~ growth. Growth of the body, exclusive of gametes
Sorting (of a sediment). The range of scatter of particle sizes about the median grain size of a sediment
Space limited. Description of a situation in which space is a limiting resource ...

~ cell: Any cell in the body except gametes and their precursors. [DOE] Are the precursors stem cells?
All body cells, except the reproductive cells. NHGRI See also ~ cells Molecular Medicine ...

~ cell Ordinary body cell; pertaining to or characteristic of a body cell. Any cell other than a germ cell or germ-cell precursor.
~ mutation A mutation that occurs in cells of leaves, stems, or roots; a mutation occurring in any cells that are not involved in gamete formation.

The ~ nervous system includes the central and peripheral structures that make voluntary control of efferences. Central and peripheral structures that participate in the control of the vegetative (unconscious) functions of the body are included in the concept of visceral nervous system.

The ~ and autonomic nervous systems often cooperate in maintaining homeostasis.
Embryonic development of the vertebrate brain reflects its evolution from three anterior bulges of the neural tube.

Adult ~ stem cells can play critical roles in postembryonic developmental processes such as tissue renewal, growth, repair, and regeneration [1].

Problem 12: ~ cell hybrids
By examining a number of ~-cell hybrid lines for enzyme activities and their human chromosome constitution, scientists can determine
on which human chromosome the gene for a particular enzyme is located ...

~ cell
Any cell in the body except gametes and their precursors.
See also: gamete (ORNL)
~ cell gene therapy
Incorporating new genetic material into cells for therapeutic purposes. The new genetic material cannot be passed to offspring.
See also: gene therapy (ORNL) ...

~ cell - all body cells except reproductive cells
gamete - reproductive cells (i.e. sperm & eggs)
chromosome - elongate cellular structure composed of DNA and protein - they are the vehicles which carry DNA in cells ...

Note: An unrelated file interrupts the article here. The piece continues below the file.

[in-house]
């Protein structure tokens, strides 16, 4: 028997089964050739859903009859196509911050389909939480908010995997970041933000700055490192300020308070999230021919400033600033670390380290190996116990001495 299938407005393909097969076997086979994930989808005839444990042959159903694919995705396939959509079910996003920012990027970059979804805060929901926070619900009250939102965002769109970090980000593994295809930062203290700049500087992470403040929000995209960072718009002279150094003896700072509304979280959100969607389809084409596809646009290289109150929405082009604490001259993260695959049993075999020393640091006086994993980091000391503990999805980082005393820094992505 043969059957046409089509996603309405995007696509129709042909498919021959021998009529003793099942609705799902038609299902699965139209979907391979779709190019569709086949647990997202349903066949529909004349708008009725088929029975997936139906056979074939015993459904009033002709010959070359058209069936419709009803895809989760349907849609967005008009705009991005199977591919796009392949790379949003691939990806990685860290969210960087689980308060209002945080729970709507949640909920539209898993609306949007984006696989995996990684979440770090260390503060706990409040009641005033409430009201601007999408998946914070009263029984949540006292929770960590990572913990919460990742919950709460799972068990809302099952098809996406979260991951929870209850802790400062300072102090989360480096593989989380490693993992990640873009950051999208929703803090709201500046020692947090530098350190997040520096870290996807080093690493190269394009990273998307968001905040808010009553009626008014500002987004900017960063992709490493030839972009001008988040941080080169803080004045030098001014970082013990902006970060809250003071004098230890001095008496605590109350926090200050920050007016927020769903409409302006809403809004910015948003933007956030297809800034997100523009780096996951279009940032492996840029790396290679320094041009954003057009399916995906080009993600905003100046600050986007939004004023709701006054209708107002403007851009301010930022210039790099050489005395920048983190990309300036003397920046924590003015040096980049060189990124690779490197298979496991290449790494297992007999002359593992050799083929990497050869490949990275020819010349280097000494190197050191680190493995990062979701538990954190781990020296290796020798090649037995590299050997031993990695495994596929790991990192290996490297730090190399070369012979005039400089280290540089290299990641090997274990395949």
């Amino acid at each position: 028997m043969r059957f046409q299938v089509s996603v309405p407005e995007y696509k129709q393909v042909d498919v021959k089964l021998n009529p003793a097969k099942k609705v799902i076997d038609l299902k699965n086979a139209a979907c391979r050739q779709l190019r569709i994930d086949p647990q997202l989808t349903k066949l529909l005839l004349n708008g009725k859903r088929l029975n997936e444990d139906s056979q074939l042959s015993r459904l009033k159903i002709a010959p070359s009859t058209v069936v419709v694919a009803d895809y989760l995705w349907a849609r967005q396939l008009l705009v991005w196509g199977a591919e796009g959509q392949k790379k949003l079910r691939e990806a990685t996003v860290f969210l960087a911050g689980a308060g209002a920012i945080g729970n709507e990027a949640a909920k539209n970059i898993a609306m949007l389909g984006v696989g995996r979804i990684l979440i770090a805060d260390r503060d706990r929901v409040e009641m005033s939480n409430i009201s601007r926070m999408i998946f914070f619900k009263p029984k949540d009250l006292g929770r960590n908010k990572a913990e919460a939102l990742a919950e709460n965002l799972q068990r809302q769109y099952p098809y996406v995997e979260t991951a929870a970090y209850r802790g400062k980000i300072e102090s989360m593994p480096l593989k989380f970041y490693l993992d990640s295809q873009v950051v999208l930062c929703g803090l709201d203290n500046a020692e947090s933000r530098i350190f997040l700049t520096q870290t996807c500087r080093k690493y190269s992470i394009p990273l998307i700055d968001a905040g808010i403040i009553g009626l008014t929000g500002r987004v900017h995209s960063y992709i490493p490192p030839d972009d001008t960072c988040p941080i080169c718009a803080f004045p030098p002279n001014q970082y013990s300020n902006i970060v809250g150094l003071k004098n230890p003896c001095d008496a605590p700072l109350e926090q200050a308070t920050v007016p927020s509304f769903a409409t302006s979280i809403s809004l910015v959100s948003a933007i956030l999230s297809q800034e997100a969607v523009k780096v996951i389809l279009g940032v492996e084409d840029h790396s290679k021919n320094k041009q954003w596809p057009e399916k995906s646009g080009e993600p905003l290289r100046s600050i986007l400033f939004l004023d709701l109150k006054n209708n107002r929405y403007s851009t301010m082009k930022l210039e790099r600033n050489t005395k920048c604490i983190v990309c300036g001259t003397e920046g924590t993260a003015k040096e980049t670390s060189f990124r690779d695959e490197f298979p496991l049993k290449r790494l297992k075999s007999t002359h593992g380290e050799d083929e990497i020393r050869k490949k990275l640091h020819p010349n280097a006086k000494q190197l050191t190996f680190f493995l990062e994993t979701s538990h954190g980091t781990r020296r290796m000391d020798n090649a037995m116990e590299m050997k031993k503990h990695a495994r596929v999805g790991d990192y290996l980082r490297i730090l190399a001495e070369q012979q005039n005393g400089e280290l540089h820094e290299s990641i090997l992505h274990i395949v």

Multicellular organisms are social organisms, different types of cells carry out different functions and only a small subset of cells, known as germ cells, give rise to the next generation of organisms. Other cells, known as ~ cells, form the body of the organism, ...

~ cells Any cell in the body except gametes and their precursors.
Southern blotting Transfer by absorption of DNA fragments separated in electrophoretic gels to membrane filters for detection of specific base sequences by radiolabeled complementary probes.

archeocyte - ~ cell of sponge that can differentiate into all three other cell types of the organism.
aster - radiating formation of microtubules at each pole of a spindle apparatus, formed during mitosis; comes from word meaning "star." ...

See ~ cell. Germ cell (germ line) gene therapy. The repair or re- placement of a defective gene within the gamete-forming tissues, which produces a heritable change in an organism's genetic constitution. GMO. Genetically modified organism. Green revolution.

Barr body -- the condensed single X-chromosome seen in the nuclei of ~ cells of female mammals. base pair a pair of hydrogen-bonded nitrogenous bases (one purine and one pyrimidine) that join the component strands of the DNA double helix.

Synonymous with ~ chromosomes (chromosome pairs 1-22). Balanced polymorphismAn equilibrium of two or more alleles that has remained constant over long periods of time. Barr bodyThe sex chromatin, the visible inactive X chromosome on the ~ cell nuclear membrane.

Aneuploidy can affect the entire ~ cell population, as in trisomy 21 in which an extra chromosome results in Down Syndrome. Aneuploidy may also affect only certain cells.

The parietal lobe does a lot of analysis of touch which you think of us touch and in fact right where you go from parietal lobe to frontal lobe you have this ridge called the primary ~ motor, ...

Later a mutation occurs in the second copy of the gene in a ~ cell. In that cell both copies of the gene are mutated and the cell develops uncontrolled growth. An example of this is hereditary retinoblastoma, a serious cancer of the retina that occurs in early childhood.

Ward, W. S. and Coffey, D. S. (1991). DNA packaging and organization in mammalian spermatozoa: comparison with ~ cells. Biology of Reproduction 44, 569-574.
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Barr body: Also called sex-chromatin body, which represents the inactivated X chromosome in the nucleus of ~ mammalian cells. Normally only seen in female cells and not in male cells. It is the result of the process called dosage compensation.

A theory to account for the high degree of antibody variability found in population. The germ-line theory suggests that every B lymphocyte has all the genes for every type of immunoglobulin but transcribes only one. See ~ mutation theory.

After 12 rapid, continuous division, the size of the fertilized eggs does not enlarge very much, different to that of yeast and ~ cells. So we dismiss restriction of the checkpoint such as size control and DNA integrity check which are essential to yeast cells.

See also: See also: What is the meaning of Cells, Cell, Human, Trans, DNA?